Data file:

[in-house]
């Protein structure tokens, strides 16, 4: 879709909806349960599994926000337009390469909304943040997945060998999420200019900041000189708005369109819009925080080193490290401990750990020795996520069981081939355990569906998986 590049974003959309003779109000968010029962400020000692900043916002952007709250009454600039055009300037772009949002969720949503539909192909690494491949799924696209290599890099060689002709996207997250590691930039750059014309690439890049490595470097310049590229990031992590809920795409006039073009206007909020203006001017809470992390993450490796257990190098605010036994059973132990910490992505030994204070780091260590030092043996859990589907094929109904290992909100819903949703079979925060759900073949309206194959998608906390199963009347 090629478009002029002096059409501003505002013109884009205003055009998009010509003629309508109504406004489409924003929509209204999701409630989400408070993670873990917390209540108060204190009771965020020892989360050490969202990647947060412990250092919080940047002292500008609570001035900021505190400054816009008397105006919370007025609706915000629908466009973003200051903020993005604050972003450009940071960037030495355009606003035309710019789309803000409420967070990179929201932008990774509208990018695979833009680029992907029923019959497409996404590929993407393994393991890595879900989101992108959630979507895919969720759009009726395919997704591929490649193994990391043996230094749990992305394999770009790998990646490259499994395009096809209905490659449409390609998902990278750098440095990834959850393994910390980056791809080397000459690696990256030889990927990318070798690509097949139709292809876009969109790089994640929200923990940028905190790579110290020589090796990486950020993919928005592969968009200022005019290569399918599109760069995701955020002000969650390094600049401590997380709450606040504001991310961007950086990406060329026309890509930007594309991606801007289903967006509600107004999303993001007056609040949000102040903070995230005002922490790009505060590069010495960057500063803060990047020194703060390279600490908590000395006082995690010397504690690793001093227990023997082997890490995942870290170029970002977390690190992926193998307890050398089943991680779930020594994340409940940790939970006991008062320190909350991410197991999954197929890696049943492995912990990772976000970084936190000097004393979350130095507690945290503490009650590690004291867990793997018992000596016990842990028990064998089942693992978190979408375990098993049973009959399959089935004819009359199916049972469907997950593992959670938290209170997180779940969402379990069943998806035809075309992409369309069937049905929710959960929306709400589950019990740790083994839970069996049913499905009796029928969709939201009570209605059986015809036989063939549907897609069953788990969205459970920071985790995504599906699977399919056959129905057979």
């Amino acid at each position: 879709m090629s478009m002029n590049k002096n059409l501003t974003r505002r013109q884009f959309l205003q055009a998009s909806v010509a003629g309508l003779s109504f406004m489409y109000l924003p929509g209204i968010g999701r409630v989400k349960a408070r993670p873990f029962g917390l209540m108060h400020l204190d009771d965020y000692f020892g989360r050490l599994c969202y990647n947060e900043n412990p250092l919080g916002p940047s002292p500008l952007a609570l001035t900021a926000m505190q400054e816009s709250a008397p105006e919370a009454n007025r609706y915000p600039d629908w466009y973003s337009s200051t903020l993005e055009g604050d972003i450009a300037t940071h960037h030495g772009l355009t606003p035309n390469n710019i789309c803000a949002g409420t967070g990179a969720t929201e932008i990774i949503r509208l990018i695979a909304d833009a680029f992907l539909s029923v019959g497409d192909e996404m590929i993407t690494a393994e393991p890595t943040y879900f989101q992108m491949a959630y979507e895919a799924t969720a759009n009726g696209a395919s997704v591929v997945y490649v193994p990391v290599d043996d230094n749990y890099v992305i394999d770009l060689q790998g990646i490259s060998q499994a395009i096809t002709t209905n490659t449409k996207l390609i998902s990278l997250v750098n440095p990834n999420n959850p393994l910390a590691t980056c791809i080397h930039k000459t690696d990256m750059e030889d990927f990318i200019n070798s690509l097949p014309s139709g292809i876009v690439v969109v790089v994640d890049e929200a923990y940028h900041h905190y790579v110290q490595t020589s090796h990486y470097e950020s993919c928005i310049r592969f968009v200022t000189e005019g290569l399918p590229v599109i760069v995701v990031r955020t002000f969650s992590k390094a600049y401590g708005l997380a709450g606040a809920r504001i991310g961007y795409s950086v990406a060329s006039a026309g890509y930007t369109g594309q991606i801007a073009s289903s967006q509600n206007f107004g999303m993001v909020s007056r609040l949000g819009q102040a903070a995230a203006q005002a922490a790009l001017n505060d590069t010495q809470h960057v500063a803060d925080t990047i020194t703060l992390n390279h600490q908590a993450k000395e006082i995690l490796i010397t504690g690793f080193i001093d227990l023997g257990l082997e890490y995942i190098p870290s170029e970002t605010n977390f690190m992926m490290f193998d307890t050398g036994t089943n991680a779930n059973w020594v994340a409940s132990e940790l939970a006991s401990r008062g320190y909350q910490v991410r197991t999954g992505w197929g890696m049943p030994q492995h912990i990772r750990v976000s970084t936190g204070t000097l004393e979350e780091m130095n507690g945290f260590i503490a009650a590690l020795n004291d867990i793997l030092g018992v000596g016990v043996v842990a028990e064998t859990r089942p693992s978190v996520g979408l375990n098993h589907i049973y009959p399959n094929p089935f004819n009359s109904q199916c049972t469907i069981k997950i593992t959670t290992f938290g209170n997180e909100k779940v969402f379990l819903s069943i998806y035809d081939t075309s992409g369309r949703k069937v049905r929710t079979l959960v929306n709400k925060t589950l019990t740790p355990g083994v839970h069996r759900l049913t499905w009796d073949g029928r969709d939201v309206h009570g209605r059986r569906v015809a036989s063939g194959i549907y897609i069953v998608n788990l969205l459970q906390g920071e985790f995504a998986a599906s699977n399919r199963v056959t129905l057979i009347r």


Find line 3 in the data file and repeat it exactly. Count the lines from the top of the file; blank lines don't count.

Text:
């Amino acid at each position: 879709m090629s478009m002029n590049k002096n059409l501003t974003r505002r013109q884009f959309l205003q055009a998009s909806v010509a003629g309508l003779s109504f406004m489409y109000l924003p929509g209204i968010g999701r409630v989400k349960a408070r993670p873990f029962g917390l209540m108060h400020l204190d009771d965020y000692f020892g989360r050490l599994c969202y990647n947060e900043n412990p250092l919080g916002p940047s002292p500008l952007a609570l001035t900021a926000m505190q400054e816009s709250a008397p105006e919370a009454n007025r609706y915000p600039d629908w466009y973003s337009s200051t903020l993005e055009g604050d972003i450009a300037t940071h960037h030495g772009l355009t606003p035309n390469n710019i789309c803000a949002g409420t967070g990179a969720t929201e932008i990774i949503r509208l990018i695979a909304d833009a680029f992907l539909s029923v019959g497409d192909e996404m590929i993407t690494a393994e393991p890595t943040y879900f989101q992108m491949a959630y979507e895919a799924t969720a759009n009726g696209a395919s997704v591929v997945y490649v193994p990391v290599d043996d230094n749990y890099v992305i394999d770009l060689q790998g990646i490259s060998q499994a395009i096809t002709t209905n490659t449409k996207l390609i998902s990278l997250v750098n440095p990834n999420n959850p393994l910390a590691t980056c791809i080397h930039k000459t690696d990256m750059e030889d990927f990318i200019n070798s690509l097949p014309s139709g292809i876009v690439v969109v790089v994640d890049e929200a923990y940028h900041h905190y790579v110290q490595t020589s090796h990486y470097e950020s993919c928005i310049r592969f968009v200022t000189e005019g290569l399918p590229v599109i760069v995701v990031r955020t002000f969650s992590k390094a600049y401590g708005l997380a709450g606040a809920r504001i991310g961007y795409s950086v990406a060329s006039a026309g890509y930007t369109g594309q991606i801007a073009s289903s967006q509600n206007f107004g999303m993001v909020s007056r609040l949000g819009q102040a903070a995230a203006q005002a922490a790009l001017n505060d590069t010495q809470h960057v500063a803060d925080t990047i020194t703060l992390n390279h600490q908590a993450k000395e006082i995690l490796i010397t504690g690793f080193i001093d227990l023997g257990l082997e890490y995942i190098p870290s170029e970002t605010n977390f690190m992926m490290f193998d307890t050398g036994t089943n991680a779930n059973w020594v994340a409940s132990e940790l939970a006991s401990r008062g320190y909350q910490v991410r197991t999954g992505w197929g890696m049943p030994q492995h912990i990772r750990v976000s970084t936190g204070t000097l004393e979350e780091m130095n507690g945290f260590i503490a009650a590690l020795n004291d867990i793997l030092g018992v000596g016990v043996v842990a028990e064998t859990r089942p693992s978190v996520g979408l375990n098993h589907i049973y009959p399959n094929p089935f004819n009359s109904q199916c049972t469907i069981k997950i593992t959670t290992f938290g209170n997180e909100k779940v969402f379990l819903s069943i998806y035809d081939t075309s992409g369309r949703k069937v049905r929710t079979l959960v929306n709400k925060t589950l019990t740790p355990g083994v839970h069996r759900l049913t499905w009796d073949g029928r969709d939201v309206h009570g209605r059986r569906v015809a036989s063939g194959i549907y897609i069953v998608n788990l969205l459970q906390g920071e985790f995504a998986a599906s699977n399919r199963v056959t129905l057979i009347r």